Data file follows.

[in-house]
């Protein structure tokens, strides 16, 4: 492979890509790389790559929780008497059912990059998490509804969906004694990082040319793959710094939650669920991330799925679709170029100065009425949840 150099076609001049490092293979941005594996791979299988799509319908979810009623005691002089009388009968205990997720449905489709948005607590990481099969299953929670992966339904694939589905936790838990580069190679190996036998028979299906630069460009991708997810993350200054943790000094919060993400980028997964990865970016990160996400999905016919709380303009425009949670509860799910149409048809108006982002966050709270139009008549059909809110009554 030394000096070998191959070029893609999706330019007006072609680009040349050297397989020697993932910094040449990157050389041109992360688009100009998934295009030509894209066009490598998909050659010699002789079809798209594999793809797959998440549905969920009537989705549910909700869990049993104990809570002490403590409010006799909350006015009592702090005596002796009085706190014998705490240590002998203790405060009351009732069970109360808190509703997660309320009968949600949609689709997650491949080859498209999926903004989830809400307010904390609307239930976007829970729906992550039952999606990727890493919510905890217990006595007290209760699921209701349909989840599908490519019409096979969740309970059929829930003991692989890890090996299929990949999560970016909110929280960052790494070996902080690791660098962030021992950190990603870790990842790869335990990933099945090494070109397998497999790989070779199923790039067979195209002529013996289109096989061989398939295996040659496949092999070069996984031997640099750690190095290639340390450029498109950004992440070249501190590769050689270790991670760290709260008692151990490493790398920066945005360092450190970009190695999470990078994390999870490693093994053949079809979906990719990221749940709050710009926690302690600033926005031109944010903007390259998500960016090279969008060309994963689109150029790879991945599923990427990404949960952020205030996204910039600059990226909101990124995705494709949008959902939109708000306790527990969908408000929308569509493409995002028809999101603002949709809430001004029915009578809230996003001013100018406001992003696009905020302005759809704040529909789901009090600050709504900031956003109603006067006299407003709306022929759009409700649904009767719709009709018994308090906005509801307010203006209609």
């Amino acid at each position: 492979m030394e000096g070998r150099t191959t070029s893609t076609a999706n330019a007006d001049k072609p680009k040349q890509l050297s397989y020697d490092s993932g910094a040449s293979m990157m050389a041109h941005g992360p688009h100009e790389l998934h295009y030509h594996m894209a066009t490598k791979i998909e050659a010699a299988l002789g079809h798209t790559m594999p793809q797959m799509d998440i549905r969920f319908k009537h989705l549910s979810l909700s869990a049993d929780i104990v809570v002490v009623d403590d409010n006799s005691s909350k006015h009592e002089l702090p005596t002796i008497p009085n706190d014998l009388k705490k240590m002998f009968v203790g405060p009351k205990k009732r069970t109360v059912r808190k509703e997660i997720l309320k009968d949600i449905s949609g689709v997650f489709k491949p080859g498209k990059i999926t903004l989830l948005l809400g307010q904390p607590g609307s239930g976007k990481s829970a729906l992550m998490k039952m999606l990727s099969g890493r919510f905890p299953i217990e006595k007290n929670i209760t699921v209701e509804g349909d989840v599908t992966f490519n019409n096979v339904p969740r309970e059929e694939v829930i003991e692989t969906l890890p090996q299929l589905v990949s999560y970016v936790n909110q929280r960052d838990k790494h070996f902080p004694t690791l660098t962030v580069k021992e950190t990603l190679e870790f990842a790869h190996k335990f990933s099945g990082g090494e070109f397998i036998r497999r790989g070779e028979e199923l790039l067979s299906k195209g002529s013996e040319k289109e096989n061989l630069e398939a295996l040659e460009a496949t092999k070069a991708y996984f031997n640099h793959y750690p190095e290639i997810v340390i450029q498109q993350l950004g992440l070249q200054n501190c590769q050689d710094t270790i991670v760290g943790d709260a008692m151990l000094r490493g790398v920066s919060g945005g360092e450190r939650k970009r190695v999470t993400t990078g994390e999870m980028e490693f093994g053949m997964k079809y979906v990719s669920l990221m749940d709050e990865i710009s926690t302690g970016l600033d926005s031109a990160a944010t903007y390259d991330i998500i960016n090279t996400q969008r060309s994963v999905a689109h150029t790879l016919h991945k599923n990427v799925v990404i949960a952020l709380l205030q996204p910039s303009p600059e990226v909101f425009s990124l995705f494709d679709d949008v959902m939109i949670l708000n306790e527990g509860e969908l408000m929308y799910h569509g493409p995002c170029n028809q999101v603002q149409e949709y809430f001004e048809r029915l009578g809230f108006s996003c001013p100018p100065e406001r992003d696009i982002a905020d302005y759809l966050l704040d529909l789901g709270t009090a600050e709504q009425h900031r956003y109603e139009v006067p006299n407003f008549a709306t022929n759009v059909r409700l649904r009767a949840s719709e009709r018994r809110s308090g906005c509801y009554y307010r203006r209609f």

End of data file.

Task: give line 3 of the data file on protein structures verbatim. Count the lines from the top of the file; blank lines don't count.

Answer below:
């Amino acid at each position: 492979m030394e000096g070998r150099t191959t070029s893609t076609a999706n330019a007006d001049k072609p680009k040349q890509l050297s397989y020697d490092s993932g910094a040449s293979m990157m050389a041109h941005g992360p688009h100009e790389l998934h295009y030509h594996m894209a066009t490598k791979i998909e050659a010699a299988l002789g079809h798209t790559m594999p793809q797959m799509d998440i549905r969920f319908k009537h989705l549910s979810l909700s869990a049993d929780i104990v809570v002490v009623d403590d409010n006799s005691s909350k006015h009592e002089l702090p005596t002796i008497p009085n706190d014998l009388k705490k240590m002998f009968v203790g405060p009351k205990k009732r069970t109360v059912r808190k509703e997660i997720l309320k009968d949600i449905s949609g689709v997650f489709k491949p080859g498209k990059i999926t903004l989830l948005l809400g307010q904390p607590g609307s239930g976007k990481s829970a729906l992550m998490k039952m999606l990727s099969g890493r919510f905890p299953i217990e006595k007290n929670i209760t699921v209701e509804g349909d989840v599908t992966f490519n019409n096979v339904p969740r309970e059929e694939v829930i003991e692989t969906l890890p090996q299929l589905v990949s999560y970016v936790n909110q929280r960052d838990k790494h070996f902080p004694t690791l660098t962030v580069k021992e950190t990603l190679e870790f990842a790869h190996k335990f990933s099945g990082g090494e070109f397998i036998r497999r790989g070779e028979e199923l790039l067979s299906k195209g002529s013996e040319k289109e096989n061989l630069e398939a295996l040659e460009a496949t092999k070069a991708y996984f031997n640099h793959y750690p190095e290639i997810v340390i450029q498109q993350l950004g992440l070249q200054n501190c590769q050689d710094t270790i991670v760290g943790d709260a008692m151990l000094r490493g790398v920066s919060g945005g360092e450190r939650k970009r190695v999470t993400t990078g994390e999870m980028e490693f093994g053949m997964k079809y979906v990719s669920l990221m749940d709050e990865i710009s926690t302690g970016l600033d926005s031109a990160a944010t903007y390259d991330i998500i960016n090279t996400q969008r060309s994963v999905a689109h150029t790879l016919h991945k599923n990427v799925v990404i949960a952020l709380l205030q996204p910039s303009p600059e990226v909101f425009s990124l995705f494709d679709d949008v959902m939109i949670l708000n306790e527990g509860e969908l408000m929308y799910h569509g493409p995002c170029n028809q999101v603002q149409e949709y809430f001004e048809r029915l009578g809230f108006s996003c001013p100018p100065e406001r992003d696009i982002a905020d302005y759809l966050l704040d529909l789901g709270t009090a600050e709504q009425h900031r956003y109603e139009v006067p006299n407003f008549a709306t022929n759009v059909r409700l649904r009767a949840s719709e009709r018994r809110s308090g906005c509801y009554y307010r203006r209609f």